Originally published in ABC Environment on 13 May 2013
Investment in fossil fuel companies is becoming increasingly unpopular for environment-minded citizens and astute investors alike.
“THIS IS THE CHURCH taking direct action and showing that it’s not willing to profit from destroying the Earth.”
That’s what Justin Whelan, Paddington Uniting Church mission development manager, had to say after the church’s NSW and ACT branches voted to stop investing in fossil fuel companies. The decision, from one of the largest churches in the country, signifies a significant point in growing campaigns in Australia to withdraw investment from fossil fuel companies.
At the height of the anti-apartheid campaigns in the 1980s, activists took aim at companies that were doing business in South Africa. This was a way to withhold resources and show outrage at the crimes of the apartheid regime. It has been credited with playing a significant role in its downfall.
Today, with the threat of climate change looming, activists are looking back to the 1980s to draw inspiration for a new fight. Fossil fuel ‘divestment’ campaigns are spreading across Australia as activists target what many think is the root cause of the problem: money.
The idea of campaigning on fossil fuel divestment largely originated in the USA. Last year, following the campaign against the controversial KeyStone XL pipeline and a highly popular ‘Do the Math’ tour by 350.org founder Bill McKibben, the Go Fossil Free divestment campaign spread to 300 university campuses across the US. The campaign is growing, drawing in religious institutions, as well as city governments into the fold. Already four universities, as well the city of Seattle and San Francisco have moved to divest completely from fossil fuel companies.
Writing in Rolling Stone Magazine, McKibben outlined why divestment is important:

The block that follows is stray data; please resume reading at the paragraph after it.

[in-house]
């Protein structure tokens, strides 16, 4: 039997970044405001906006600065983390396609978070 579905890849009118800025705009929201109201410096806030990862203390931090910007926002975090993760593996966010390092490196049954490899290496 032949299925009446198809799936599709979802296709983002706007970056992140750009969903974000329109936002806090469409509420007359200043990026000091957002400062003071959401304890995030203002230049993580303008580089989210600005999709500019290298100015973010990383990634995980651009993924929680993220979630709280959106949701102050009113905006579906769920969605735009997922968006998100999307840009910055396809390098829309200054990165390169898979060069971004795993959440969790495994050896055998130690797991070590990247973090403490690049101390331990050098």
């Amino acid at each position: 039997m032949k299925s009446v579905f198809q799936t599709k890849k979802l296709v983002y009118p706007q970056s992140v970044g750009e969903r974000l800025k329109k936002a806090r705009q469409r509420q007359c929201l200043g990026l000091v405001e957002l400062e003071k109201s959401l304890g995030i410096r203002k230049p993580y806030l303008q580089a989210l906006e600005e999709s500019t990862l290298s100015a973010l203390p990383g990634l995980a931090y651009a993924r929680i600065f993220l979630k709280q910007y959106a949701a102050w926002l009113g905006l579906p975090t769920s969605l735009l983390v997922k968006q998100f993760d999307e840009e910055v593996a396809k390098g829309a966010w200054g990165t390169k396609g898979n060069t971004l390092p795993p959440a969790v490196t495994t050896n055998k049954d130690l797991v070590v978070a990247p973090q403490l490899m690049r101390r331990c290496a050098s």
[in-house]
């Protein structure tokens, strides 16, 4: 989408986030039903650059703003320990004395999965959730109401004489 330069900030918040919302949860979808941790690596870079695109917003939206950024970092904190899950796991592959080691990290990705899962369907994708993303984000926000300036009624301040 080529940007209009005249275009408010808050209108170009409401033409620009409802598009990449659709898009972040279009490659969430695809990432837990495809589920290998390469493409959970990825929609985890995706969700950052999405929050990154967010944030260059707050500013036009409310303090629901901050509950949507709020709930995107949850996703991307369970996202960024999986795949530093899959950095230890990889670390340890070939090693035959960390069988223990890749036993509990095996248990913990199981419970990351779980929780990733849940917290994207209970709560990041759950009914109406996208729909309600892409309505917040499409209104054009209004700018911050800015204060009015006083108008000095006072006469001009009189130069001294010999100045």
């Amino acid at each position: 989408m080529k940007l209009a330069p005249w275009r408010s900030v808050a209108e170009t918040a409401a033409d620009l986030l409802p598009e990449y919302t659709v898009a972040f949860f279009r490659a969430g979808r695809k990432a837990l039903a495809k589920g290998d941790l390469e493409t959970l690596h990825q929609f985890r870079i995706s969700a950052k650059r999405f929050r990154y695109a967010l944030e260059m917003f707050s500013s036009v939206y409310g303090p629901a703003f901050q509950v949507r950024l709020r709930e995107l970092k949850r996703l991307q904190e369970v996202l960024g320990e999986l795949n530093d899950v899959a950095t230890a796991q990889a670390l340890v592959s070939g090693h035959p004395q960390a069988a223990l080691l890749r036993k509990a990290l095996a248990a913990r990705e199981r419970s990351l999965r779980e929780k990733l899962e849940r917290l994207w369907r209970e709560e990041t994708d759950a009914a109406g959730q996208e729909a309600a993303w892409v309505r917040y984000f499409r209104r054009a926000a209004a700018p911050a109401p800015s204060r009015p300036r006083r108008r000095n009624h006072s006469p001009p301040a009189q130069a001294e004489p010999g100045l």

“The logic of divestment couldn’t be simpler: if it’s wrong to wreck the climate, it’s wrong to profit from that wreckage. The fossil fuel industry, as I showed in Rolling Stone last summer, has five times as much carbon in its reserves as even the most conservative governments on earth say is safe to burn – but on the current course, it will be burned, tanking the planet. The hope is that divestment is one way to weaken those companies – financially, but even more politically. If institutions like colleges and churches turn them into pariahs, their two-decade old chokehold on politics in DC and other capitals will start to slip.”
For McKibben, and activists around the United States, divestment signals almost a ‘last stand’, a final opportunity to take on the fossil fuel companies and defeat them before they defeat the planet. 350.org announced earlier this year that McKibben would be bringing his Do the Maths tour (with the s included for Australian audiences) to Australia in June, bringing its divestment message with it.
But Australian campaigns have already picked up on the issue, and just like in the US, they have started with their eyes firmly on universities.
Tom Swann, a student at the Australian National University (ANU), and a founding member of one of Australia’s first divestment campaigns, Fossil Free ANU, argues that universities are essential to taking action on climate change.
“We don’t think it’s appropriate that a university that likes to boast its green credentials and its world-class research on climate change and other environmental issues invests its student fees in the companies that are creating this problem,” Swann says.
“Our campaign started when activists from the Northern Rivers of NSW contacted us about a holding that the ANU had in a coal seam gas company called Metgasco. So we asked the university why they thought it was appropriate. We set up a fake gas rig at the uni and did a lot of leafleting and postering, and we got a commitment from the vice chancellor to sell their shares.”
Fossil Free ANU was successful in this initial ask and is now campaigning for the uni to divest completely from fossil fuels. Other campuses are now starting their own campaigns, and the Australian Student Environment Network (ASEN) has set up a campaign called “Lock the Campus”, which is designed to provide resources and support to university students running divestment campaigns.